Publication Date


Document Type


First Advisor

Erman, James E.

Degree Name

Ph.D. (Doctor of Philosophy)

Legacy Department

Department of Chemistry and Biochemistry


Cytochrome c--Analysis


This project assessed the reactivity of six site-specific, covalent, 1:1 cytochrome c-cytochrome c peroxidase (CcP) complexes using steady-state and transient-state kinetics. Five out of six covalent complexes, namely, CcP(Glu290Cys)-cytochrome c(Lys73Cys), CcP(Val5Cys)-cytochrome c(Lys79Cys), CcP(Lys264Cys)-cytochrome c(Lys79Cys), CcP(Lys12Cys)-cytochrome c(Lys79Cys), and CcP(Asn78Cys)-cytochrome c(Lys79Cys) were studied in depth. The CcP(Trp223Cys)-cytochrome c(Lys79Cys) complex was unable to react with hydrogen peroxide to form the oxidized intermediate called Compound I. The cytochrome c-CcP complexes catalyzed the steady-state oxidation of exogenous ferrocytochrome c upon initiation of reaction with hydrogen peroxide. The experiments were performed in 10 and 100mM potassium phosphate buffer, pH 7.5, 25°C. The ionic strength dependence of the steady-state parameters for the CcP(Val5Cys)-cytochrome c(Lys79Cys) complex were determined between 10 and 100mM ionic strength. The CcP(Glu290Cys)-cytochrome c(Lys79Cys) complex in which the crystallographically determined cytochrome c binding site is blocked with cytochrome c was found to be inert. These results strongly support the Single Electron Transfer Active Site mechanism. The plots of the initial velocities versus ferrocytochrome c concentrations at saturating hydrogen peroxide concentrations have been found to be hyperbolic for the remaining four complexes. The kcat values for all CcP-cytochrome c complexes, except CcP(Va15Cys)-cytochrome c(Lys79Cys) in 10mM potassium phosphate buffer, were either comparable to wild type CcP or smaller. The binding of exogenous cytochrome c occurs in the presence of a covalently bound cytochrome c if the covalently bound cytochrome c does not block the crystallographically defined binding site. The data show that the sites on CcP are interacting and the bound cytochromes c experience a strong electrostatic repulsion, especially at low ionic strength. This electrostatic interaction decreases with increasing ionic strength. The transient-state studies also point toward the sites being interacting since no detectable tryptophan radical species was observed in these experiments. Charge-charge repulsion between the positively charged covalently bound cytochrome c and the cationic radical at position 191 likely destabilizes the radical, causing the oxidized site to transfer to the heme iron.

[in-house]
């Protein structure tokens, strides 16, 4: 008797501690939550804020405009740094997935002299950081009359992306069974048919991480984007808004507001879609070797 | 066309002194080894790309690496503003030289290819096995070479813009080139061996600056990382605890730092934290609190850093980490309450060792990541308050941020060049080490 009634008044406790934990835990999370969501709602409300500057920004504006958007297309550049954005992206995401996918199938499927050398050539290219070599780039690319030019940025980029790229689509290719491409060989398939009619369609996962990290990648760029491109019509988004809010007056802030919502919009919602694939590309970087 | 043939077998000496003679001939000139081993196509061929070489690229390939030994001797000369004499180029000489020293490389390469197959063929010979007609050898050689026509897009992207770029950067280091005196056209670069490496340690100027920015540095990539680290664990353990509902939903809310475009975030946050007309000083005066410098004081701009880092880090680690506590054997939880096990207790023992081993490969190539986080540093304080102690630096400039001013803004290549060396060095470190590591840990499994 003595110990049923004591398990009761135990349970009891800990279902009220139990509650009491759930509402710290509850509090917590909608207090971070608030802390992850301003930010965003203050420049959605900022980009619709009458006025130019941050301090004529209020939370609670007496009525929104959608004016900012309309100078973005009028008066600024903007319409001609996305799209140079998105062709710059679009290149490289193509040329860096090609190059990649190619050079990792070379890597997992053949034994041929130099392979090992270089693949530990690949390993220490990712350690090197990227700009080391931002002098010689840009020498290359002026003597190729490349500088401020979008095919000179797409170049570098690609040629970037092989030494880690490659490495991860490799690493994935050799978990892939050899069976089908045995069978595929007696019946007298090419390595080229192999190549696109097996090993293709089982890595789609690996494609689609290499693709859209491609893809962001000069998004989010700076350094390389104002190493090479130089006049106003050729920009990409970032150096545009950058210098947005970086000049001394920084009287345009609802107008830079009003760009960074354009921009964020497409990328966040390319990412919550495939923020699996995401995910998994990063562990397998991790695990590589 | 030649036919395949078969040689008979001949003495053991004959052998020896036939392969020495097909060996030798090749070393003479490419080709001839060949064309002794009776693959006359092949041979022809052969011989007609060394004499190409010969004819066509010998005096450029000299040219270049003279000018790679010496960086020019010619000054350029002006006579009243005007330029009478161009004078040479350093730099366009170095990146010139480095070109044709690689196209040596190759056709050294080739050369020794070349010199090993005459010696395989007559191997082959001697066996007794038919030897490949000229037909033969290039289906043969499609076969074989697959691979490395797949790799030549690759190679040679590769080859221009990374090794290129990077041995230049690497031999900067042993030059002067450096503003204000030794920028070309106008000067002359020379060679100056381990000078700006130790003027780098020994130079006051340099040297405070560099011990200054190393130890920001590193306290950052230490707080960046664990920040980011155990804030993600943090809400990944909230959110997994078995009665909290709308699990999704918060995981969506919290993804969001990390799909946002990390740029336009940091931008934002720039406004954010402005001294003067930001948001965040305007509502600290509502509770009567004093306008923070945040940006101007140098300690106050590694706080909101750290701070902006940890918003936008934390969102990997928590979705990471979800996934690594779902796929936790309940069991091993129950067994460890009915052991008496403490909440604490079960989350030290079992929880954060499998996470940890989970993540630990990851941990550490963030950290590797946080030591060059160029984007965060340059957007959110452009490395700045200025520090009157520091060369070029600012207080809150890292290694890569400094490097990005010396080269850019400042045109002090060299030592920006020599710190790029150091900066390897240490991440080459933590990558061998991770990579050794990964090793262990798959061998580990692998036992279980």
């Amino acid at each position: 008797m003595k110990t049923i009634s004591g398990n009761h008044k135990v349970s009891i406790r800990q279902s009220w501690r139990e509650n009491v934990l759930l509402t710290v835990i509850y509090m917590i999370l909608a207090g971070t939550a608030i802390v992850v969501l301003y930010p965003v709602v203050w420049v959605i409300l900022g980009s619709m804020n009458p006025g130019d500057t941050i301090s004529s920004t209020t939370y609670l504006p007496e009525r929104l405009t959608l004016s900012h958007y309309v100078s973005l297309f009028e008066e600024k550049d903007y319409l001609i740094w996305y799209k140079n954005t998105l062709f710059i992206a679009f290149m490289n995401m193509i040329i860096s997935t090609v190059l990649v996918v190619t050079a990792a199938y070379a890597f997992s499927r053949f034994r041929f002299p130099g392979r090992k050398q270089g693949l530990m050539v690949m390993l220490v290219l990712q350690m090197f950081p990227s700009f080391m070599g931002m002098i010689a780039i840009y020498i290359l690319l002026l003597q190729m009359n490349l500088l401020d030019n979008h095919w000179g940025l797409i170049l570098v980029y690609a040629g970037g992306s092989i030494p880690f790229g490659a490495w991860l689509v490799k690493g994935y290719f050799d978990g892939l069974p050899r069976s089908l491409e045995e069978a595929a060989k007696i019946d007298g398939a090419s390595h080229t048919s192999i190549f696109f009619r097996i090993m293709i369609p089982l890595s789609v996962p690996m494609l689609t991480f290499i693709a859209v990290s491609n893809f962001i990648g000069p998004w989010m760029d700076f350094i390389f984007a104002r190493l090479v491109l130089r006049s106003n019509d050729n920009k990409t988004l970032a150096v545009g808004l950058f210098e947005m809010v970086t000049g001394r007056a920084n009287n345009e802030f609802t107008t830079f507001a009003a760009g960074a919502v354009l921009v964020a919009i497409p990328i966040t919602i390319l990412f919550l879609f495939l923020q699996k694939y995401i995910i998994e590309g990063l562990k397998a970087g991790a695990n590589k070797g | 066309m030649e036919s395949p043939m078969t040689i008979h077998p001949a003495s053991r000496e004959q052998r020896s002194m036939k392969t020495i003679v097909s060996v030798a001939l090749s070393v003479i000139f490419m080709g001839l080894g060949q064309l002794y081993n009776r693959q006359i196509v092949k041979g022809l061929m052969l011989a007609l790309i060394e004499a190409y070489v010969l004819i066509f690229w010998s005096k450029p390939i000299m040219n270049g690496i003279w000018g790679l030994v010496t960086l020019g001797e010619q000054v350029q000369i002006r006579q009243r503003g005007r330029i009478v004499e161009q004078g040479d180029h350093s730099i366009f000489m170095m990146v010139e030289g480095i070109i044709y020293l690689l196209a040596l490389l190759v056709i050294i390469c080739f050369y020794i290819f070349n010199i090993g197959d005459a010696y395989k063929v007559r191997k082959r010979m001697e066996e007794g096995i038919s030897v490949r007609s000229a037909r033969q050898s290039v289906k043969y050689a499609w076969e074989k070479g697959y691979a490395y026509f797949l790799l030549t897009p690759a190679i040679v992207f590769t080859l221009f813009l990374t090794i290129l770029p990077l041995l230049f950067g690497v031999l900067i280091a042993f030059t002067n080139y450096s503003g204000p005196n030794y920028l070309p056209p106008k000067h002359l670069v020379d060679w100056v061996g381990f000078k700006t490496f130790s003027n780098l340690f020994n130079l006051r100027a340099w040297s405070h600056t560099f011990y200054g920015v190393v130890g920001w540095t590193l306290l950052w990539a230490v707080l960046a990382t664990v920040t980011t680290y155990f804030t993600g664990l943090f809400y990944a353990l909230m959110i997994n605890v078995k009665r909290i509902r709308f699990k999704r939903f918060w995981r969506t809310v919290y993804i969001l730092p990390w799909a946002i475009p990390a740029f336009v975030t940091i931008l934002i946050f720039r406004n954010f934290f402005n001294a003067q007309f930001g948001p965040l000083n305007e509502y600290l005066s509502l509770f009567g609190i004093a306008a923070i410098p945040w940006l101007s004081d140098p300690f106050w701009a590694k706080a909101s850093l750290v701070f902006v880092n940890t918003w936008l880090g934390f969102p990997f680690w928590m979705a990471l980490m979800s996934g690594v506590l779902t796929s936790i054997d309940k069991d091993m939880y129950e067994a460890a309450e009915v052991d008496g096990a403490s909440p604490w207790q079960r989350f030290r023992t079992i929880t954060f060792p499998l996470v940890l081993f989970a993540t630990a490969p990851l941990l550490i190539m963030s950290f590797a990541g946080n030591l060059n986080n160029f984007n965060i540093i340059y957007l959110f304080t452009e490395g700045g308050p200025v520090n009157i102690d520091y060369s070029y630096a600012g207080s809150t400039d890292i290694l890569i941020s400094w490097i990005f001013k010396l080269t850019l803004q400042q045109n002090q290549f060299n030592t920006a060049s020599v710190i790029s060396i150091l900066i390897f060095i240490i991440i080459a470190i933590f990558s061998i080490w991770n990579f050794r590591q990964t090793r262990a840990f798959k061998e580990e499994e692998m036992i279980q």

Includes bibliographical references (leaf 190).


xii, 190 pages (some color pages)




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